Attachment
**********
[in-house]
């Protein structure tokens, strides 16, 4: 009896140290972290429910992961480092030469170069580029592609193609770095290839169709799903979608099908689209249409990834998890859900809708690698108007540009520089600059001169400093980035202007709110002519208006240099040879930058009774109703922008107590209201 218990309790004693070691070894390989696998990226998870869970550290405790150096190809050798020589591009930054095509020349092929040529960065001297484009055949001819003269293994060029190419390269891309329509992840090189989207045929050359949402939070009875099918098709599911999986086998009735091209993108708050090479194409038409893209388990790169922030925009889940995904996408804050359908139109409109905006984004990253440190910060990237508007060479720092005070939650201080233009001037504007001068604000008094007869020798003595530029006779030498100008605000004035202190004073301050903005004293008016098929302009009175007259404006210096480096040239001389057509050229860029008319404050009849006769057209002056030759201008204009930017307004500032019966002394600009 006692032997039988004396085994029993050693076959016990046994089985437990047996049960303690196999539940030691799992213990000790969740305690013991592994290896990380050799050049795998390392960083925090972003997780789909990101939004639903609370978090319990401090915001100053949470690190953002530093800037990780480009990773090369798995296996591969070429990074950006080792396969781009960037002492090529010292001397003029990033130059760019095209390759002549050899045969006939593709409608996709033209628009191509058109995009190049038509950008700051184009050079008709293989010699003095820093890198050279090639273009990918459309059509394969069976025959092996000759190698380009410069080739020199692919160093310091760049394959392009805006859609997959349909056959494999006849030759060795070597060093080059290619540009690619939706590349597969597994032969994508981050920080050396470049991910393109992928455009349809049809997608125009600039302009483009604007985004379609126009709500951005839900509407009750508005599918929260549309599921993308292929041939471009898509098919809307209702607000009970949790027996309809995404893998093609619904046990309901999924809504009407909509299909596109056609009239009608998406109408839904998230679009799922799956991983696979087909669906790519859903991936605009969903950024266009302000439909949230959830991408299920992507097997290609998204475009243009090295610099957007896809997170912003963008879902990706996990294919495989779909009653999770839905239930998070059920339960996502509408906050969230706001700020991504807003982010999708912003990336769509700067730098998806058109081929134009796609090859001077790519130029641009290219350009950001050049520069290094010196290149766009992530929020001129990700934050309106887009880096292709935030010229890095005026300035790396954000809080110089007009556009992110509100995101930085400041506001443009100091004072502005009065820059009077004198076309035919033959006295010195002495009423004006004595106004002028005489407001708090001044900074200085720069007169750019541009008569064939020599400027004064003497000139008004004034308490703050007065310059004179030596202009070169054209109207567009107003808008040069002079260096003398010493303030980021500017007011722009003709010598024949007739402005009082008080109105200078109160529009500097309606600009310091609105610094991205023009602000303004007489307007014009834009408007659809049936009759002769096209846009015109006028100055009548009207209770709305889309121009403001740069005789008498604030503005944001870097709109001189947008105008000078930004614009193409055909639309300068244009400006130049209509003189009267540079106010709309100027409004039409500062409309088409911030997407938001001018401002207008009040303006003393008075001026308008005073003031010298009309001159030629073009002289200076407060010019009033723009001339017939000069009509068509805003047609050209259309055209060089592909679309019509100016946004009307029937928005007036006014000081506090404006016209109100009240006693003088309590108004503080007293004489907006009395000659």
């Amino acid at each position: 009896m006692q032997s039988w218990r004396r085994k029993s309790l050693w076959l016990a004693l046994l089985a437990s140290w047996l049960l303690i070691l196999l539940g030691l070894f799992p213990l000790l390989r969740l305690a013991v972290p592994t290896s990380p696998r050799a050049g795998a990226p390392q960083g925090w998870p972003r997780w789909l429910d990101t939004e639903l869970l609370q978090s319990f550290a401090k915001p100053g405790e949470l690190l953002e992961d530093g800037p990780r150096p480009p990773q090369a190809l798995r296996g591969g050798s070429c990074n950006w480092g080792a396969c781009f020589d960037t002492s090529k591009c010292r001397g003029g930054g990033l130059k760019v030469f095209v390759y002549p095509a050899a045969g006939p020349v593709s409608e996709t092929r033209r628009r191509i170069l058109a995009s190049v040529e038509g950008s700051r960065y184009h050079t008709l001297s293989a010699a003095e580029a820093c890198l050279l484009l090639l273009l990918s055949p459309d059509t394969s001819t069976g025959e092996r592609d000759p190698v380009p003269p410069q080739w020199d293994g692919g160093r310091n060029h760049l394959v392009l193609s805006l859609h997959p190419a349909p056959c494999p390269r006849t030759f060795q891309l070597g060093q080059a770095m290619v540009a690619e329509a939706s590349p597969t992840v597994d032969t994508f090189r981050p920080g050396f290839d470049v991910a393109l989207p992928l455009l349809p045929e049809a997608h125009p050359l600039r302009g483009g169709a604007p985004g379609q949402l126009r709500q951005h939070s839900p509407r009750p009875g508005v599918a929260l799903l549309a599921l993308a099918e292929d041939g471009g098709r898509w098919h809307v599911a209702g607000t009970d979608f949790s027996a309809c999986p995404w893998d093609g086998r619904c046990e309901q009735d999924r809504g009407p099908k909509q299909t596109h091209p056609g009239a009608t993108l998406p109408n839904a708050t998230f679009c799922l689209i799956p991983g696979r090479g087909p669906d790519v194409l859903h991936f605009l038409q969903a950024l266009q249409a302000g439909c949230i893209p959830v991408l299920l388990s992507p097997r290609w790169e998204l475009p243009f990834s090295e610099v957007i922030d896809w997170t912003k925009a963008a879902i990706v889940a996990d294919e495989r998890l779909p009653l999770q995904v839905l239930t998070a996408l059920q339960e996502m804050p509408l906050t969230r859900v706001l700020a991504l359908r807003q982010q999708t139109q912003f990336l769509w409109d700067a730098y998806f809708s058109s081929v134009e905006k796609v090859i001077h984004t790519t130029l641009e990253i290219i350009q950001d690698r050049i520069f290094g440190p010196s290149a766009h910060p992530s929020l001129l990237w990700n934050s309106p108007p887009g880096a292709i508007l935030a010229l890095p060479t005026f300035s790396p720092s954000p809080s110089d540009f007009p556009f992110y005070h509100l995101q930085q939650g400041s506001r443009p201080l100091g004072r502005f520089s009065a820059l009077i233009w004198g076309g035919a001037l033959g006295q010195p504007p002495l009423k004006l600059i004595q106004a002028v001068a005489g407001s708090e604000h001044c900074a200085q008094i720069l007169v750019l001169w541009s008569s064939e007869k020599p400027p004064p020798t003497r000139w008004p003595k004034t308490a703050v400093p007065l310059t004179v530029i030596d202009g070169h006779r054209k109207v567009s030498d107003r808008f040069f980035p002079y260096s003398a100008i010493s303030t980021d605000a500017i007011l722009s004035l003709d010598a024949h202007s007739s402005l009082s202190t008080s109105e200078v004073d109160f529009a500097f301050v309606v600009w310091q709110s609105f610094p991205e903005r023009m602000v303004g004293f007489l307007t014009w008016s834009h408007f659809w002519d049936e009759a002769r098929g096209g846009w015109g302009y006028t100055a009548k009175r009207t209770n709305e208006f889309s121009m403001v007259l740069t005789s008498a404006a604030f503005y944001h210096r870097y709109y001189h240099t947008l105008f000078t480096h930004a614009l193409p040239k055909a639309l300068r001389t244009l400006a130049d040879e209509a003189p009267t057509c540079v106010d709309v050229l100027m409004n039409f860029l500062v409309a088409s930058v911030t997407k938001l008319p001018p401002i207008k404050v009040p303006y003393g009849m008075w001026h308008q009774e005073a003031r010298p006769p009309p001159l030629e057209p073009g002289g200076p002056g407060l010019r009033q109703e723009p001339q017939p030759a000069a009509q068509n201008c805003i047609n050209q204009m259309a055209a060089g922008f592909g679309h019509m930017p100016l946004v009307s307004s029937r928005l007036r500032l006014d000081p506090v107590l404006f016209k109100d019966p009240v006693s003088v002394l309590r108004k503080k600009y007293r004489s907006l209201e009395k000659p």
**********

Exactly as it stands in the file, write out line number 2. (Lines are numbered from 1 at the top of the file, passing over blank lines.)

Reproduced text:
């Protein structure tokens, strides 16, 4: 009896140290972290429910992961480092030469170069580029592609193609770095290839169709799903979608099908689209249409990834998890859900809708690698108007540009520089600059001169400093980035202007709110002519208006240099040879930058009774109703922008107590209201 218990309790004693070691070894390989696998990226998870869970550290405790150096190809050798020589591009930054095509020349092929040529960065001297484009055949001819003269293994060029190419390269891309329509992840090189989207045929050359949402939070009875099918098709599911999986086998009735091209993108708050090479194409038409893209388990790169922030925009889940995904996408804050359908139109409109905006984004990253440190910060990237508007060479720092005070939650201080233009001037504007001068604000008094007869020798003595530029006779030498100008605000004035202190004073301050903005004293008016098929302009009175007259404006210096480096040239001389057509050229860029008319404050009849006769057209002056030759201008204009930017307004500032019966002394600009 006692032997039988004396085994029993050693076959016990046994089985437990047996049960303690196999539940030691799992213990000790969740305690013991592994290896990380050799050049795998390392960083925090972003997780789909990101939004639903609370978090319990401090915001100053949470690190953002530093800037990780480009990773090369798995296996591969070429990074950006080792396969781009960037002492090529010292001397003029990033130059760019095209390759002549050899045969006939593709409608996709033209628009191509058109995009190049038509950008700051184009050079008709293989010699003095820093890198050279090639273009990918459309059509394969069976025959092996000759190698380009410069080739020199692919160093310091760049394959392009805006859609997959349909056959494999006849030759060795070597060093080059290619540009690619939706590349597969597994032969994508981050920080050396470049991910393109992928455009349809049809997608125009600039302009483009604007985004379609126009709500951005839900509407009750508005599918929260549309599921993308292929041939471009898509098919809307209702607000009970949790027996309809995404893998093609619904046990309901999924809504009407909509299909596109056609009239009608998406109408839904998230679009799922799956991983696979087909669906790519859903991936605009969903950024266009302000439909949230959830991408299920992507097997290609998204475009243009090295610099957007896809997170912003963008879902990706996990294919495989779909009653999770839905239930998070059920339960996502509408906050969230706001700020991504807003982010999708912003990336769509700067730098998806058109081929134009796609090859001077790519130029641009290219350009950001050049520069290094010196290149766009992530929020001129990700934050309106887009880096292709935030010229890095005026300035790396954000809080110089007009556009992110509100995101930085400041506001443009100091004072502005009065820059009077004198076309035919033959006295010195002495009423004006004595106004002028005489407001708090001044900074200085720069007169750019541009008569064939020599400027004064003497000139008004004034308490703050007065310059004179030596202009070169054209109207567009107003808008040069002079260096003398010493303030980021500017007011722009003709010598024949007739402005009082008080109105200078109160529009500097309606600009310091609105610094991205023009602000303004007489307007014009834009408007659809049936009759002769096209846009015109006028100055009548009207209770709305889309121009403001740069005789008498604030503005944001870097709109001189947008105008000078930004614009193409055909639309300068244009400006130049209509003189009267540079106010709309100027409004039409500062409309088409911030997407938001001018401002207008009040303006003393008075001026308008005073003031010298009309001159030629073009002289200076407060010019009033723009001339017939000069009509068509805003047609050209259309055209060089592909679309019509100016946004009307029937928005007036006014000081506090404006016209109100009240006693003088309590108004503080007293004489907006009395000659």